Good posture improves your blood flow, looks after your muscles, and helps your nerves to stay healthy – it’s a no-brainer that you should do all you can to make sure you have the best posture possible.
But incorrect remote working processes can lead to posture problems, problems that you can correct with a few simple changes to how you set up and use your workspace.
From setting your screen correctly to using voice recognition tools, below are five ways to give yourself better posture when you’re working remotely, following the coronavirus outbreak.
1. Set Your Screen At The Correct Height
Your computer screen is one of the biggest threats to your posture. If it’s set just a few centimetres off then it’ll make you crane your neck up or down, something that can cause you long-term discomfort.
This is why you need to be sure it’s properly adjusted to suit your own requirements.
The ideal screen height is at eye level or just below this – once your screen is in position, you should look down slightly when observing it at its centre.
If your screen can’t be manually adjusted then an immediate solution to your problem is to improvise with something else — shoe boxes, for instance.
2. Support Your Back By Exercising
Slouching is one of the most common posture mistakes people make, and it’s easy to do when you’re working remotely.
Sit down now in your chair. If you’re slouching then straighten your back and sit upright.
There are also some great exercises that you can do to correct your posture and help change your natural sitting position, so that you don’t slouch anymore. There are two useful positions worth considering: glute bridges and planking.
Spend a couple of minutes before the start of each day doing these exercises and improve your posture naturally as a result.
3. Take Regular Breaks
Sitting down for long periods of time is bad for you – it’s been linked to spinal issues, while some studies have associated it with an increased risk of developing type-2 diabetes.
The solution to sitting down for too long is to take regular breaks. There are a few useful techniques and tools to help with this.
The Pomodoro technique was developed by Francesco Cirillo and its principle is very simple. Split your work tasks up into 25-minute segments and take breaks after each one, with short breaks for the first few blocks and then a longer one.
All you need to do to put this technique into practice right away is to start timing your work and TomatoTimer is a great, free app that lets you do this. At each interval, get up from your desk, stretch, and have a quick walk around your house.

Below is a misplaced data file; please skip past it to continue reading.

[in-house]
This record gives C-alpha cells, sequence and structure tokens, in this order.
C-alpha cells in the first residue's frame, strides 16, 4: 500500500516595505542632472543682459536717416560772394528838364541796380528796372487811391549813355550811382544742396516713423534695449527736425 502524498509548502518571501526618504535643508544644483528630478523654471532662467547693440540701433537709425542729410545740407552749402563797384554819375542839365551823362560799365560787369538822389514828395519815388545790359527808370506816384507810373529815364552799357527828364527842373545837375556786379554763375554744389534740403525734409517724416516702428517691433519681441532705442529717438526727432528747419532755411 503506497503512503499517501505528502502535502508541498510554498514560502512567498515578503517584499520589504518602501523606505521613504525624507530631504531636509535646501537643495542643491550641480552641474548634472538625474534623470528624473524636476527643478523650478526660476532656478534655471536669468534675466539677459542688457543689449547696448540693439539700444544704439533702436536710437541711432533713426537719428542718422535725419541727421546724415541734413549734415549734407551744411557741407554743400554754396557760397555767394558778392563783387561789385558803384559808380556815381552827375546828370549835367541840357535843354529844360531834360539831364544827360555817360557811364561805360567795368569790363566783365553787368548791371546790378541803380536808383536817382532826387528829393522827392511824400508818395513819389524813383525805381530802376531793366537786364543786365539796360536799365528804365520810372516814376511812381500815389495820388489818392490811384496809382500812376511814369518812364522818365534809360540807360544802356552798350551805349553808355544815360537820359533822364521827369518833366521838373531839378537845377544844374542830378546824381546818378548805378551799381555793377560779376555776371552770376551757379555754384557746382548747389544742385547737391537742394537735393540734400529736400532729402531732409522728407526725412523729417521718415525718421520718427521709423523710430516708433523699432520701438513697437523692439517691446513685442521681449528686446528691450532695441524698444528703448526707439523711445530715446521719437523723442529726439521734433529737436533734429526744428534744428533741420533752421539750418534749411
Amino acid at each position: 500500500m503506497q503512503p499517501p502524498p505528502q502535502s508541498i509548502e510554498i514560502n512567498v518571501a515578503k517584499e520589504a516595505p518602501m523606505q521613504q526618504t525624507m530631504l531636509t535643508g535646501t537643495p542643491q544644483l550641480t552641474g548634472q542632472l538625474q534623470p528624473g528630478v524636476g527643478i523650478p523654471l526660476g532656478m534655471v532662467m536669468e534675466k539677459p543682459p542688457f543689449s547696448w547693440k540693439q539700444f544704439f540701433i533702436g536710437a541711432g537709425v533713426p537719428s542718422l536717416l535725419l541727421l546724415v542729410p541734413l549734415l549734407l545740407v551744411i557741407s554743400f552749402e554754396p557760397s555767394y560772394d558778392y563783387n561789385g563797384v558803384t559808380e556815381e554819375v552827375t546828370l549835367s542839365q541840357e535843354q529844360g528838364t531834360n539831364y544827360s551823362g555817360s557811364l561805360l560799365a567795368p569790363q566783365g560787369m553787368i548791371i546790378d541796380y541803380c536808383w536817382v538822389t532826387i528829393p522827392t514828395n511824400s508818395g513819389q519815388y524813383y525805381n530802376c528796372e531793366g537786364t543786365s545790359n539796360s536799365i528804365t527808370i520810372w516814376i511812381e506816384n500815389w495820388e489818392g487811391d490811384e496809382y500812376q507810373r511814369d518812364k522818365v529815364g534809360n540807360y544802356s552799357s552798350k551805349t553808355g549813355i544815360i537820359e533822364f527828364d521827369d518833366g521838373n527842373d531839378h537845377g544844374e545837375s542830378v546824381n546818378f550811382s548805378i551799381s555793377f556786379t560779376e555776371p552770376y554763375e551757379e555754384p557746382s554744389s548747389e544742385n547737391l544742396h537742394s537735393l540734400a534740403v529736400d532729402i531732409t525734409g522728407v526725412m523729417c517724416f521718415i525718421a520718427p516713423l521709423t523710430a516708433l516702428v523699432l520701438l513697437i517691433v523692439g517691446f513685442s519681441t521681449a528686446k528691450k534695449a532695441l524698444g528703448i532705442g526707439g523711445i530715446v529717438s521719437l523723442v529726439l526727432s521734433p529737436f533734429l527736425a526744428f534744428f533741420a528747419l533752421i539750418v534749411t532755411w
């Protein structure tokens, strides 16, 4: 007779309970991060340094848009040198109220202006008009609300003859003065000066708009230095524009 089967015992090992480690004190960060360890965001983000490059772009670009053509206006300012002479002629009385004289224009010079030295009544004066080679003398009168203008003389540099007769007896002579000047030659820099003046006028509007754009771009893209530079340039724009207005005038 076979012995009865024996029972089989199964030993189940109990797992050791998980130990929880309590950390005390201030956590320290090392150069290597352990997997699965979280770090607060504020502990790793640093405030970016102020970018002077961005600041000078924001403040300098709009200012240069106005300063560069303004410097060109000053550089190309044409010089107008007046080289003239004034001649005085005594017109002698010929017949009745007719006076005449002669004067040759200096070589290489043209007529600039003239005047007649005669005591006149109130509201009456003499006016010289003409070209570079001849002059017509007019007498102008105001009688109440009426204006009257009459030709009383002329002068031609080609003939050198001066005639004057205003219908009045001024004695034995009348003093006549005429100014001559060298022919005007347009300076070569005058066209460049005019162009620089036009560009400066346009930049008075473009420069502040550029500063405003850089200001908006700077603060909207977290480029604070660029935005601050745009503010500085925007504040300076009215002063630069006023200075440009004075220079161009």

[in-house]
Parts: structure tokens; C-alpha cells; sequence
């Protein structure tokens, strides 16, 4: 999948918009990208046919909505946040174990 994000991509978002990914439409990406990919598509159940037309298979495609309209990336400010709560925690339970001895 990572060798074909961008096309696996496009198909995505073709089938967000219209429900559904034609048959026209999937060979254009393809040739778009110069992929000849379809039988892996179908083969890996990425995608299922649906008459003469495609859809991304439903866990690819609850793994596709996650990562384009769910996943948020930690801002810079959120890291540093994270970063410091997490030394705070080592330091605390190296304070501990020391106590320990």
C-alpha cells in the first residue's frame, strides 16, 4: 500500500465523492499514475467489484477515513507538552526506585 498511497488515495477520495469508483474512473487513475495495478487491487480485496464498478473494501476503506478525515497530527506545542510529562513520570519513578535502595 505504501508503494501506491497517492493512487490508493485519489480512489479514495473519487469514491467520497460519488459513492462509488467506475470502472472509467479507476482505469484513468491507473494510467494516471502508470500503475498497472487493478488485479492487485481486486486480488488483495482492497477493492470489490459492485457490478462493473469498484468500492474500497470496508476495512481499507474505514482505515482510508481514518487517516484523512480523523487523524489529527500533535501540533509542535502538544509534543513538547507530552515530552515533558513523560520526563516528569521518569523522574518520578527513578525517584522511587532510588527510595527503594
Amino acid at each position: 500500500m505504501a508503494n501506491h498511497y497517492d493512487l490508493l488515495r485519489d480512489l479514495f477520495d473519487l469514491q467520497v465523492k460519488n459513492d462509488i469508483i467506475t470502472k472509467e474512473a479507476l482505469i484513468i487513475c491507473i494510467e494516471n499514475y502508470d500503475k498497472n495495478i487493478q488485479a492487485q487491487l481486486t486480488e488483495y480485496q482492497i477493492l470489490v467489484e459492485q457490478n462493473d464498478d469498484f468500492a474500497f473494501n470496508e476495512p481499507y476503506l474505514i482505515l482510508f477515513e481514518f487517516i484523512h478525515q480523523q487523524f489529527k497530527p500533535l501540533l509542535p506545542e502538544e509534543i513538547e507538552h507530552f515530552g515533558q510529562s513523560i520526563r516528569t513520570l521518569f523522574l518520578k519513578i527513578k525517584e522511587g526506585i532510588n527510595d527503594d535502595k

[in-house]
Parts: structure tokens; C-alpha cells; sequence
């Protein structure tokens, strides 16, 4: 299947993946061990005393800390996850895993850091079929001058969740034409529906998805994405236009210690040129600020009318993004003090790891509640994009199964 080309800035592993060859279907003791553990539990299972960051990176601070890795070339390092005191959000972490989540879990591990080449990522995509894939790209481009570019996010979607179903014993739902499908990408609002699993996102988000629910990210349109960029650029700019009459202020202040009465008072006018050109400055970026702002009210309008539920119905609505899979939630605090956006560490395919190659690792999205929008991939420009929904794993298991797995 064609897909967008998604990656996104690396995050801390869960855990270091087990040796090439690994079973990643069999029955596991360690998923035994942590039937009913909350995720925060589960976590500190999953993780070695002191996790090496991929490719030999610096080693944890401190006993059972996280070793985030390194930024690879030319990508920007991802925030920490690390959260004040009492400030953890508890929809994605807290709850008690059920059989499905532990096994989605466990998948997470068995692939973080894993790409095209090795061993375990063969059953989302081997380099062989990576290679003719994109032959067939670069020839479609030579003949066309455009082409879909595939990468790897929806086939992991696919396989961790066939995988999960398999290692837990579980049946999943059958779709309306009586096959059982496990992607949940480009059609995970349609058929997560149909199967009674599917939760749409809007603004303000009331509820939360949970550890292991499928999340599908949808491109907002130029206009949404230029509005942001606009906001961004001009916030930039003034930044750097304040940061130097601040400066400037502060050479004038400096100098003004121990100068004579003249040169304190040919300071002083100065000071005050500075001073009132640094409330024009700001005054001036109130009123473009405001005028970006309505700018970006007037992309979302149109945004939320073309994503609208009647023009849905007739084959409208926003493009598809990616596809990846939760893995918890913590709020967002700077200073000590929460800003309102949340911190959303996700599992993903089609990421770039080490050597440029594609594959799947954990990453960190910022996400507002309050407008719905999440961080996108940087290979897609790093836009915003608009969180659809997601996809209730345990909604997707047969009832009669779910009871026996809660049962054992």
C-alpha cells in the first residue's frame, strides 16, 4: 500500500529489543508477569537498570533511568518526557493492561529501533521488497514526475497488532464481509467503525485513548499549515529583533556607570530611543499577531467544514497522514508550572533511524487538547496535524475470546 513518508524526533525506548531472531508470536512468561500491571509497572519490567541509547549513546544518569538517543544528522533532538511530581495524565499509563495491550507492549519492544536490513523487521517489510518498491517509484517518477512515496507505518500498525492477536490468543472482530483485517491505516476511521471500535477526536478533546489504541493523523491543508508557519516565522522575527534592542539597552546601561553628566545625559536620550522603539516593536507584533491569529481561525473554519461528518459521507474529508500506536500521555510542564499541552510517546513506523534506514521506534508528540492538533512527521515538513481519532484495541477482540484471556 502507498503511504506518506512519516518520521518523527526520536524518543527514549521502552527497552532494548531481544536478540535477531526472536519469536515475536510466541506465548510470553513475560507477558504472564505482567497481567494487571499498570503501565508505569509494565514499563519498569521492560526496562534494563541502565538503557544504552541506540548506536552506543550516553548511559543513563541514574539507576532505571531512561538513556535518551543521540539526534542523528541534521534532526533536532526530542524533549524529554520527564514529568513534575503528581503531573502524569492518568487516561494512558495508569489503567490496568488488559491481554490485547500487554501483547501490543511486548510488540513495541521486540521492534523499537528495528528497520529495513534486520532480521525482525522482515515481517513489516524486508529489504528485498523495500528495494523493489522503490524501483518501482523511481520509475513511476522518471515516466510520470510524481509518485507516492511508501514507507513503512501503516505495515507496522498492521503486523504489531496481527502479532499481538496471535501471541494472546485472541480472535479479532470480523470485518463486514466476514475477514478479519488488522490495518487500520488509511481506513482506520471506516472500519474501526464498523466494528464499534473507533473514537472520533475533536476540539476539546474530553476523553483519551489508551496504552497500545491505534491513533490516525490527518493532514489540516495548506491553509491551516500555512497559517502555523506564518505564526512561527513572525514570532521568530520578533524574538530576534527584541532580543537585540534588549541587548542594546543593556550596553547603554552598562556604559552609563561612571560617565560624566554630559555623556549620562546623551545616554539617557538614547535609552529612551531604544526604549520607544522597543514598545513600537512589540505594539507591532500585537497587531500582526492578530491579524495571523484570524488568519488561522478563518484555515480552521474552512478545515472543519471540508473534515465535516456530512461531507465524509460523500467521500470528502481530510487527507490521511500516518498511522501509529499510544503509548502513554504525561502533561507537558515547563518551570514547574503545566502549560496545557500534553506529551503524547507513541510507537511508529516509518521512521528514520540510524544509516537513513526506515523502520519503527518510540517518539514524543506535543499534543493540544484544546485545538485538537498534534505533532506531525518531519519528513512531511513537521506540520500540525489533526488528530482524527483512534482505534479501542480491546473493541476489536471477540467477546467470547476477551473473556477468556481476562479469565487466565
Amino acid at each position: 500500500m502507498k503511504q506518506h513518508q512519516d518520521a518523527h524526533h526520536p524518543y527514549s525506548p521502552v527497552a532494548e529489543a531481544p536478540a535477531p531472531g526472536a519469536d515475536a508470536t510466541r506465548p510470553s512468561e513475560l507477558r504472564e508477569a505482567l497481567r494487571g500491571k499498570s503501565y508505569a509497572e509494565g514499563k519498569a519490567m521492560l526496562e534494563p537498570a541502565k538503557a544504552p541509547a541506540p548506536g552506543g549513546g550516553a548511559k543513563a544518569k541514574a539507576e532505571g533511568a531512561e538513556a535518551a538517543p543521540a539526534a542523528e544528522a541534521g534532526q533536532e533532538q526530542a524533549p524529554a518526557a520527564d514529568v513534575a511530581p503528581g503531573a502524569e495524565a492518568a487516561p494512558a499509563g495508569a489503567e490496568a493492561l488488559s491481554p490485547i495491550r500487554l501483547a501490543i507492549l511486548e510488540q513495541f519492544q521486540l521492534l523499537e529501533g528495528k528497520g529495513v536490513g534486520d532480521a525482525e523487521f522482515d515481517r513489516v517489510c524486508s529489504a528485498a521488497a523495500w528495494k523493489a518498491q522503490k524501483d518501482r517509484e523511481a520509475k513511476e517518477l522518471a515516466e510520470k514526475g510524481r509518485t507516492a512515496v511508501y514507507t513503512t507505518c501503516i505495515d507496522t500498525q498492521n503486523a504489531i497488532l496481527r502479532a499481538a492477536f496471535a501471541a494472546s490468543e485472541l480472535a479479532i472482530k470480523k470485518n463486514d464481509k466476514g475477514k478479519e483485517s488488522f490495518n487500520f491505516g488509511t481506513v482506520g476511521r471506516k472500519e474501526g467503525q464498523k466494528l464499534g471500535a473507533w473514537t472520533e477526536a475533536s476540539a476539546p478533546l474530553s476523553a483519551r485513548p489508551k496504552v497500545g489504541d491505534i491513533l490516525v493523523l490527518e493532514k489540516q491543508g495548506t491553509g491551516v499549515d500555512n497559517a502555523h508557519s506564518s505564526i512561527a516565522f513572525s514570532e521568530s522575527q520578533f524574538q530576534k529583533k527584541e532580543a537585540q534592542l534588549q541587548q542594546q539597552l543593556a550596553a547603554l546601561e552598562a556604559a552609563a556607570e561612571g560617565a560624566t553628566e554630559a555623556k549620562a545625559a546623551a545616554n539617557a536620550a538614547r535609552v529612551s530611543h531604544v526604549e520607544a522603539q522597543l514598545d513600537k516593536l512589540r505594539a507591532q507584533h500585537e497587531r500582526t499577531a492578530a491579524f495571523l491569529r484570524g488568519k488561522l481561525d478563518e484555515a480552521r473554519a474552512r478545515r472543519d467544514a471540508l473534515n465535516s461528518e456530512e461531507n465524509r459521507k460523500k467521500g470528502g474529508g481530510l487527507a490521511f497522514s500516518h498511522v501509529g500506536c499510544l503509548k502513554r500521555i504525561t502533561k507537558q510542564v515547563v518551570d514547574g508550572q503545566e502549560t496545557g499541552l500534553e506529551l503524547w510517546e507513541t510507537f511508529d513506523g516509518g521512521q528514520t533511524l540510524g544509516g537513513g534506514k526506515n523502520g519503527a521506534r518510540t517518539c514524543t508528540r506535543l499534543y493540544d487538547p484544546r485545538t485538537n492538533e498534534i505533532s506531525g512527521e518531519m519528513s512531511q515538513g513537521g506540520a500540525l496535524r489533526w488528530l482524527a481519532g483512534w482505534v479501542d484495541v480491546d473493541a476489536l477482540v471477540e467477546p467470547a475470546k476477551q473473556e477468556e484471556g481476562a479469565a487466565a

4. Use Speech Recognition Tools
While sitting down for long periods is bad for your posture, there is a plethora of technology available to let you work flexibly, fluidly, and free from home. Speech recognition tools are a useful tool to let you move around more freely whilst working.
Using this technology allows you to dictate your words, rather than sitting down and typing them. There are some excellent tools that allow you to work in this way. These are a few of the best options:
● Google Voice Type
● Apple Voice Control
● Windows Speech Recognition
You don’t need any new equipment to put start using these tools. Your PC or laptop will almost certainly come with a microphone facility and if it doesn’t then your smartphone definitely will.
5. Stop Holding Your Phone To Your Ear
One of the common observations of working from home is that people are making more phone calls. This is a natural side effect, as you are unable to have face-to-face conversations, and carrying them out over the phone is the solution for many.
Spending a lot of time on the phone eventually leads to neck strain, which in turn causes bad posture. There are a number of ways you can avoid this.
Firstly, you can use the speaker function on your phone. Secondly, and even better, is to simply use a hands-free set. Finally, my personal pick is using Alexa or another wireless speaker – this gives you total freedom in your home working setup.
The tips above will help improve your posture, each of which can be put into practice immediately and can be implemented for free. Put them into practice to improve your chances of having a better posture.
Author bio: Andy Boysan (BPharm) is the co-founder and superintendent pharmacist of The Independent Pharmacy, one of the UK’s leading independent online pharmacies offering healthcare and treatment advice.
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